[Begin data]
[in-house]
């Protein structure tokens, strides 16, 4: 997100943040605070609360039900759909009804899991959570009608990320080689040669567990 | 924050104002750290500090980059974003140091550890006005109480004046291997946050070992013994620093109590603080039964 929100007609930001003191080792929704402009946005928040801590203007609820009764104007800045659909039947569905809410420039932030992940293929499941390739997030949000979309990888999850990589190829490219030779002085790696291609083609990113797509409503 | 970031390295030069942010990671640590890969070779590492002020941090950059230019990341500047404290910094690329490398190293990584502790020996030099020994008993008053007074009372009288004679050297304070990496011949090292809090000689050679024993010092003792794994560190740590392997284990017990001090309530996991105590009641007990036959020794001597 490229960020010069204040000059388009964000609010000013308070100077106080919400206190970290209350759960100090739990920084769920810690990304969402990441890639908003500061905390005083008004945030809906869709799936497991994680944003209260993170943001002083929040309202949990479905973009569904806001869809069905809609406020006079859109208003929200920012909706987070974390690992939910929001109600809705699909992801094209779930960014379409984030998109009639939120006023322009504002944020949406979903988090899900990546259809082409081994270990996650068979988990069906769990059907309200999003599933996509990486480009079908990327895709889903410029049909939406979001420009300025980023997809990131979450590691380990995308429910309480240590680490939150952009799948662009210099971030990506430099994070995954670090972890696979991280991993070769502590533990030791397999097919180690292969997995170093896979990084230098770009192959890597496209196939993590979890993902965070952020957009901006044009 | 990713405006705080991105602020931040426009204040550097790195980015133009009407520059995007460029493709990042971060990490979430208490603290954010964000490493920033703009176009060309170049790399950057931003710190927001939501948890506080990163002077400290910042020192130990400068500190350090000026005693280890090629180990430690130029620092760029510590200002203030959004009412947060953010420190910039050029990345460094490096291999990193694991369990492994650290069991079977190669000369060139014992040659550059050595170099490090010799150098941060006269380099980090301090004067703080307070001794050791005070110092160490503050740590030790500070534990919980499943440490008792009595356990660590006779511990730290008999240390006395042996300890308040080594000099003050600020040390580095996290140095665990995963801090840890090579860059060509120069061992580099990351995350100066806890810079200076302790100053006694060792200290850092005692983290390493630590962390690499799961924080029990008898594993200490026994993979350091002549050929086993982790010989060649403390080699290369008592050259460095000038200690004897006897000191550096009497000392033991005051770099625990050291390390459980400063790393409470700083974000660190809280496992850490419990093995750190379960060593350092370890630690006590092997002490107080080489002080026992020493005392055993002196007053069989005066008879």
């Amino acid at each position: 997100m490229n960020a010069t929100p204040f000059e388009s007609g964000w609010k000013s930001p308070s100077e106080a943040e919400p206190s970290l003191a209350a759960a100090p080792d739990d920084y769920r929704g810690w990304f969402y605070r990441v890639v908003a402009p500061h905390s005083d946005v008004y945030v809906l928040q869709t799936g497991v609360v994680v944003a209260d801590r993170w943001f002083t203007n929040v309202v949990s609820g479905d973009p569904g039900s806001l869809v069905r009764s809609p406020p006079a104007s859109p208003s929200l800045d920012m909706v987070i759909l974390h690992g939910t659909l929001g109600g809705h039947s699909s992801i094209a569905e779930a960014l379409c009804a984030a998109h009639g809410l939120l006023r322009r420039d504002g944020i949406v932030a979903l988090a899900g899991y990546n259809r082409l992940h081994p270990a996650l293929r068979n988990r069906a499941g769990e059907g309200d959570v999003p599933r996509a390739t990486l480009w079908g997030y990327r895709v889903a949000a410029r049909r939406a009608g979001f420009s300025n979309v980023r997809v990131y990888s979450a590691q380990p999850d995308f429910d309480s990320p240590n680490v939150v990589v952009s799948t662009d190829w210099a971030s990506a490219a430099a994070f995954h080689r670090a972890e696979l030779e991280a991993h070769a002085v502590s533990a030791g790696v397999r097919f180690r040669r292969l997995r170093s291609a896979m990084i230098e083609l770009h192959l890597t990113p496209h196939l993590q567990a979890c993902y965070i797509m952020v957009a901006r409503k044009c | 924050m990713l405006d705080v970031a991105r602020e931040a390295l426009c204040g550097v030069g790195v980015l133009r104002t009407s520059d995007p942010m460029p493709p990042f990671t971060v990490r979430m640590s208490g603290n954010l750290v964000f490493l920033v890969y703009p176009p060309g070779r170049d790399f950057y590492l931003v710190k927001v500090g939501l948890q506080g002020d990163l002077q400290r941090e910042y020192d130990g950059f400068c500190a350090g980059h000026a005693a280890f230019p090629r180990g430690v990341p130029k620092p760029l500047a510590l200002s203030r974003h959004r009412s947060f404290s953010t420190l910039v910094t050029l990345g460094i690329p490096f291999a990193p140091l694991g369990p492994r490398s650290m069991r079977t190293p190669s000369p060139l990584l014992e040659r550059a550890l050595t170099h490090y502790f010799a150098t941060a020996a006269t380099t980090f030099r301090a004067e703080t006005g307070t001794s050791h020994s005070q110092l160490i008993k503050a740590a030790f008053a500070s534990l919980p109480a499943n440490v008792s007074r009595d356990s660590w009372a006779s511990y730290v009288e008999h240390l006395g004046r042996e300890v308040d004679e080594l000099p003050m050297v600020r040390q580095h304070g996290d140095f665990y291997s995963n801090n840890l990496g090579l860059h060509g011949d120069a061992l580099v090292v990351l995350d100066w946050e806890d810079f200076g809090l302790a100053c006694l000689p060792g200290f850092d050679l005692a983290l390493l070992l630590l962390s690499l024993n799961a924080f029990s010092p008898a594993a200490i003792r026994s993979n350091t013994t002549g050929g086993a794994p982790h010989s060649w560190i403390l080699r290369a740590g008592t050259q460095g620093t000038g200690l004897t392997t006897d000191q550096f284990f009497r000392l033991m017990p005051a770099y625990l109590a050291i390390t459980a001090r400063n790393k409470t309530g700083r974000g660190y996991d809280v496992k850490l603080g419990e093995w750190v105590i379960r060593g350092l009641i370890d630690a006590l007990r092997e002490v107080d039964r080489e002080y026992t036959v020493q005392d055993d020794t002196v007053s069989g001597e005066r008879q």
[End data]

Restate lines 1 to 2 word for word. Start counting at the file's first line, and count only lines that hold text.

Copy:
[in-house]
């Protein structure tokens, strides 16, 4: 997100943040605070609360039900759909009804899991959570009608990320080689040669567990 | 924050104002750290500090980059974003140091550890006005109480004046291997946050070992013994620093109590603080039964 929100007609930001003191080792929704402009946005928040801590203007609820009764104007800045659909039947569905809410420039932030992940293929499941390739997030949000979309990888999850990589190829490219030779002085790696291609083609990113797509409503 | 970031390295030069942010990671640590890969070779590492002020941090950059230019990341500047404290910094690329490398190293990584502790020996030099020994008993008053007074009372009288004679050297304070990496011949090292809090000689050679024993010092003792794994560190740590392997284990017990001090309530996991105590009641007990036959020794001597 490229960020010069204040000059388009964000609010000013308070100077106080919400206190970290209350759960100090739990920084769920810690990304969402990441890639908003500061905390005083008004945030809906869709799936497991994680944003209260993170943001002083929040309202949990479905973009569904806001869809069905809609406020006079859109208003929200920012909706987070974390690992939910929001109600809705699909992801094209779930960014379409984030998109009639939120006023322009504002944020949406979903988090899900990546259809082409081994270990996650068979988990069906769990059907309200999003599933996509990486480009079908990327895709889903410029049909939406979001420009300025980023997809990131979450590691380990995308429910309480240590680490939150952009799948662009210099971030990506430099994070995954670090972890696979991280991993070769502590533990030791397999097919180690292969997995170093896979990084230098770009192959890597496209196939993590979890993902965070952020957009901006044009 | 990713405006705080991105602020931040426009204040550097790195980015133009009407520059995007460029493709990042971060990490979430208490603290954010964000490493920033703009176009060309170049790399950057931003710190927001939501948890506080990163002077400290910042020192130990400068500190350090000026005693280890090629180990430690130029620092760029510590200002203030959004009412947060953010420190910039050029990345460094490096291999990193694991369990492994650290069991079977190669000369060139014992040659550059050595170099490090010799150098941060006269380099980090301090004067703080307070001794050791005070110092160490503050740590030790500070534990919980499943440490008792009595356990660590006779511990730290008999240390006395042996300890308040080594000099003050600020040390580095996290140095665990995963801090840890090579860059060509120069061992580099990351995350100066806890810079200076302790100053006694060792200290850092005692983290390493630590962390690499799961924080029990008898594993200490026994993979350091002549050929086993982790010989060649403390080699290369008592050259460095000038200690004897006897000191550096009497000392033991005051770099625990050291390390459980400063790393409470700083974000660190809280496992850490419990093995750190379960060593350092370890630690006590092997002490107080080489002080026992020493005392055993002196007053069989005066008879």